Stopping Vicious Cycle of Rebound Headaches

Stopping Vicious Cycle of Rebound Headaches

Rebound headaches, also known as medication overuse headaches, are caused by the frequent or excessive use of pain-relieving and/or antimigraine drugs to treat headache attacks that are already in progress. (Note that these are not the same as oral prophylactic or preventive medicines, which should be taken daily.) In other words, the same medications that initially relieve headache pain can themselves trigger subsequent headaches if they are used too often. Medication overuse headaches can be disabling, forcing people with this condition to take sick leave and to be less productive at work and home.

To be diagnosed with medication overuse headaches, a person must experience headaches on more than 15 days per month for at least three months while taking pain relieving and/or antimigraine drugs. In addition to headache, other symptoms can include nausea, vomiting, light sensitivity, sound sensitivity, irritability, difficulty concentrating, insomnia, restlessness and constipation.

Medication overuse headache is a common headache disorder. Approximately 1 to 2 out of every 100 people has experienced medication overuse headache in the past year. This headache is more common in women and in people with chronic pain conditions and who have depression and anxiety.

Medication, then medication overuse headache: a vicious cycle

Pain relieving or antimigraine medications may stop headache attack when taken as needed to relieve headache. But if a person with a primary headache disorder, such as migraine or tension-type headache, takes these headache-relieving medications more than two to three days a week, they may trigger medication overuse headache.

A variety of medications can lead to rebound headaches. For example, people with migraine who take over-the-counter pain-relieving medications such as acetaminophen (Tylenol), ibuprofen (Advil, Motrin) or naproxen (Aleve) on more than 15 days per month are at risk for medication overuse headache.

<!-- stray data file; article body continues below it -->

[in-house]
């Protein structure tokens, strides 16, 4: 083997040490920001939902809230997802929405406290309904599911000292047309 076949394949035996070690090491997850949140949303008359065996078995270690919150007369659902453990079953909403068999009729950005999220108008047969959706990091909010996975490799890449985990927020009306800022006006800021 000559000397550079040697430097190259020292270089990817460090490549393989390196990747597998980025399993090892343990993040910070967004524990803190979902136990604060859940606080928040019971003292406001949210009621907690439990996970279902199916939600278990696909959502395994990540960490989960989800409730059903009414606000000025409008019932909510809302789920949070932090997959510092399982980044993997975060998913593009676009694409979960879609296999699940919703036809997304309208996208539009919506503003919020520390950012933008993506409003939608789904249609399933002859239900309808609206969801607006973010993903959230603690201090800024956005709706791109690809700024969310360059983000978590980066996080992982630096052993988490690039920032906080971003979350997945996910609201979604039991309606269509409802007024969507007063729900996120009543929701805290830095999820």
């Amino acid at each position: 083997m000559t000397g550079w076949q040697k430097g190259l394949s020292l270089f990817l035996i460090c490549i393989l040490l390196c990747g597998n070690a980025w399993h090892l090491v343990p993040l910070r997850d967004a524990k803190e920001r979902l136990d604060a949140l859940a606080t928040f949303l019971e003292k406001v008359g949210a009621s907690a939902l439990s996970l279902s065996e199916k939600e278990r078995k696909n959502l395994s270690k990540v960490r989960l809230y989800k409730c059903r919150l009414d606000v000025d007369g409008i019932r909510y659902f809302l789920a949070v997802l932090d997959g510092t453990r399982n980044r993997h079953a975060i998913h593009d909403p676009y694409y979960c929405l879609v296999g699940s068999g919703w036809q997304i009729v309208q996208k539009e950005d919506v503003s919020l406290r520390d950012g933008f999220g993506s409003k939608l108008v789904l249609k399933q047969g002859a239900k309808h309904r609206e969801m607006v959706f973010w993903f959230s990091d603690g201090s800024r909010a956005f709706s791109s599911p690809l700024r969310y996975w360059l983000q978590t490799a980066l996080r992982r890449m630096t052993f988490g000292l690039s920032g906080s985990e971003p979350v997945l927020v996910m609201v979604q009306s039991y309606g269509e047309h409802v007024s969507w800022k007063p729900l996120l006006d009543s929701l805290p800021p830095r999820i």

So are people who take combination medications such as Excedrin, which contains caffeine, aspirin and acetaminophen; people who take combination medications that contain the barbiturate butalbital; and those who take triptans, including sumatriptan (Imitrex), ergots or opioids, if they take these medications on more than 10 days per month. In fact, butalbital-containing medications and opioids have been shown to increase the risk of a person’s migraine progressing from episodic (occurring zero to 14 days per month) to chronic (occurring 15 or more days per month).

Interestingly, the same pain-relieving medications taken for other conditions such as back pain, neck pain, or arthritis usually do not trigger medication overuse headache in people without a pre-existing primary headache disorder.

Treating rebound headaches

Medication overuse headaches usually stop when a person stops taking the headache medication. It may be difficult in the beginning, because once you stop your medication, your headache is likely to get worse before it gets better. But medications that prevent headaches, and nonmedical therapies such as biofeedback and avoiding headache triggers, can help get a person through this medication withdrawal period.

Some headache medications can be discontinued abruptly, while others may need to be tapered slowly. For example, following long-term use, opioids and butalbital-containing medications should not be stopped abruptly. Doing so may lead to withdrawal symptoms such as sweating, shaking, nausea, vomiting, diarrhea, body aches, anxiety, irritability or runny nose. Abrupt discontinuation of butalbital may result in seizures. Some people may benefit from discontinuing these medications in an inpatient setting. If you are taking opioids or butalbital-containing medications, talk to your doctor.

How can I prevent rebound headaches?

The following steps can help stave off rebound headaches.

  • Limit the use of any headache medications taken as needed to relieve headache pain to no more than two to three days per a week (or less than 10 days per month).
  • Contact your doctor if you need to take headache medications more than two days per week.
  • Contact your doctor if you have headache more than four days per month. You may need to be on headache preventive medication.
  • Avoid using butalbital-containing medications or opioids.
  • Control and avoid anything that triggers your headaches. Common triggers include dehydration, hunger, lack of sleep, stress and certain foods and drinks.
(Sait Ashina, M.D., is a contributor to Harvard Health Publications.)